And — so if they want to talk about Nazis, then they better be careful about that conversation because they might find that the swastika is on their own arm.
HANNITY: All right. When you went there, and obviously you had the crowd behind you. And the congressman seemed uneasy. He didn't really give a full apology for that statement. I didn't hear him say I'm sorry for using that term.
Do you find his so-called apology acceptable to you?
HEDRICK: No. I think it was more of a political dance. He was up there. I don't know if it was an Irish jig or a waltz or what he was doing but, but he definitely avoided the words. He didn't want to say what he said. He didn't want admit to saying it.
And I — you know, as my representative, you should at least be able to stand up there, admit what you said. And if you actually believe that you did something wrong, own up to it. Admit to it. You work for us, we don't work for you.
HANNITY: Well, you know, we seem to forget that term public servants. And I think your monologue there is a great reminder of that.
One of the issues — we have an investigative report coming up a little bit later in the program, Corporal, and I hope you'll have an opportunity to watch this. And it was broke — the story broke in the Wall Street Journal last week. There was a 52-page book entitled, "Your Life, Your Choices," published in 1997 that literally was given to VA hospitals and nursing homes around the country.
And George Bush, when he found out about it, they canceled the book. Barack Obama has brought it back. And among other things, we'll go into some details and specificity as the program unfolds, you know, they raised questions about, well, how are you going to feel if you view yourself as a financial burden to your family and things like that?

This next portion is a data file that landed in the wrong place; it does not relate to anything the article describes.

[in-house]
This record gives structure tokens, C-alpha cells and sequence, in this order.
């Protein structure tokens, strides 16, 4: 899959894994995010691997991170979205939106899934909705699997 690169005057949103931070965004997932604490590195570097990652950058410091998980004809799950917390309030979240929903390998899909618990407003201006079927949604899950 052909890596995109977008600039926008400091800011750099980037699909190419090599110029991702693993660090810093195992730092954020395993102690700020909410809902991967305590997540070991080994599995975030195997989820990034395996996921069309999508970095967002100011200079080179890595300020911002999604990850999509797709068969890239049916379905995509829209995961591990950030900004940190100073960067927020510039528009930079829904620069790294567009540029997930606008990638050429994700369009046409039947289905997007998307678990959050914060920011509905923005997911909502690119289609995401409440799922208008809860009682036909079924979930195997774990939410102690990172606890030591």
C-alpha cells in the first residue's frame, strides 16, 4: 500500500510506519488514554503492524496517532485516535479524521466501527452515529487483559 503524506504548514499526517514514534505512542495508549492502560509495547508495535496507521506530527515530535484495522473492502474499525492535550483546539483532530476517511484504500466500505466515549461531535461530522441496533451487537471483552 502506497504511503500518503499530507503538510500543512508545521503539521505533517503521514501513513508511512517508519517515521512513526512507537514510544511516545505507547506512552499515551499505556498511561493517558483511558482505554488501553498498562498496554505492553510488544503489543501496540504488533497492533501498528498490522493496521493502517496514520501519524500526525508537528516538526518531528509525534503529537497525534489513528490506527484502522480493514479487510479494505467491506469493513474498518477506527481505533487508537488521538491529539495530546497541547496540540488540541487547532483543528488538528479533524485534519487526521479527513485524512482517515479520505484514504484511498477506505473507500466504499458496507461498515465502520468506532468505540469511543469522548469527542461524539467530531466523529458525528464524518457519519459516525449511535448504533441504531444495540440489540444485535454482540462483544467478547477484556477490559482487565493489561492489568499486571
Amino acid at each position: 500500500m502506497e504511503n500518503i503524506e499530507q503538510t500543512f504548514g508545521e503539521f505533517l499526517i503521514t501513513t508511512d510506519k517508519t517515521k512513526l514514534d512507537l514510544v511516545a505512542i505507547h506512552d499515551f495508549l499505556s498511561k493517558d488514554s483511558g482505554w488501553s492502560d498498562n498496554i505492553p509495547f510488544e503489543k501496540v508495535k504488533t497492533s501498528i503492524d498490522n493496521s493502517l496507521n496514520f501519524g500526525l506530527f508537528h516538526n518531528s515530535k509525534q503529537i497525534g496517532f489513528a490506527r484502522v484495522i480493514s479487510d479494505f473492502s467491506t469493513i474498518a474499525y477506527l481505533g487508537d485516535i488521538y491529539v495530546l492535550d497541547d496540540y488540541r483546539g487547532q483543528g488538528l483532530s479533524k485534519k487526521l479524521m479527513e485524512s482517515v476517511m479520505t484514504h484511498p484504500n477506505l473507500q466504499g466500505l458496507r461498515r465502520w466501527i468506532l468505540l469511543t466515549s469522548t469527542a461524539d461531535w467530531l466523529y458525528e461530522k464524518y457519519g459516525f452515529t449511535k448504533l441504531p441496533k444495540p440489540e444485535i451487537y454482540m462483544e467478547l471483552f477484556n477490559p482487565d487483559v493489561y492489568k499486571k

And I'm thinking, these are the 20 some odd million veterans that served this country and defended our freedom. Is that part of your concern that this is not being discussed?
HEDRICK: Yes, and I don't think — you know, obviously, this is something that they're going to try to bury and they're going to spin away like they always do. But it's not — it's not acceptable. And this is something — it shouldn't have happened in the first place.
To say that our veterans, our men and women that have served this country, risked their lives in many cases, to serve this country, that we're going to place a dollar value on their lives. It's disgusting.
HANNITY: Well, the fact that they would even recommend any such thing except to give them all the treatment to end of life and do everything to preserve and protect life is unimaginable to me. And then this is what, you know, Governor Palin was criticized for when she brought up the term death panels.
But, Corporal, great job. That's democracy in action. You certainly have earned your right as a disabled vet to say whatever you want. And we appreciate you being here. Thank you.
HEDRICK: Thank you, sir.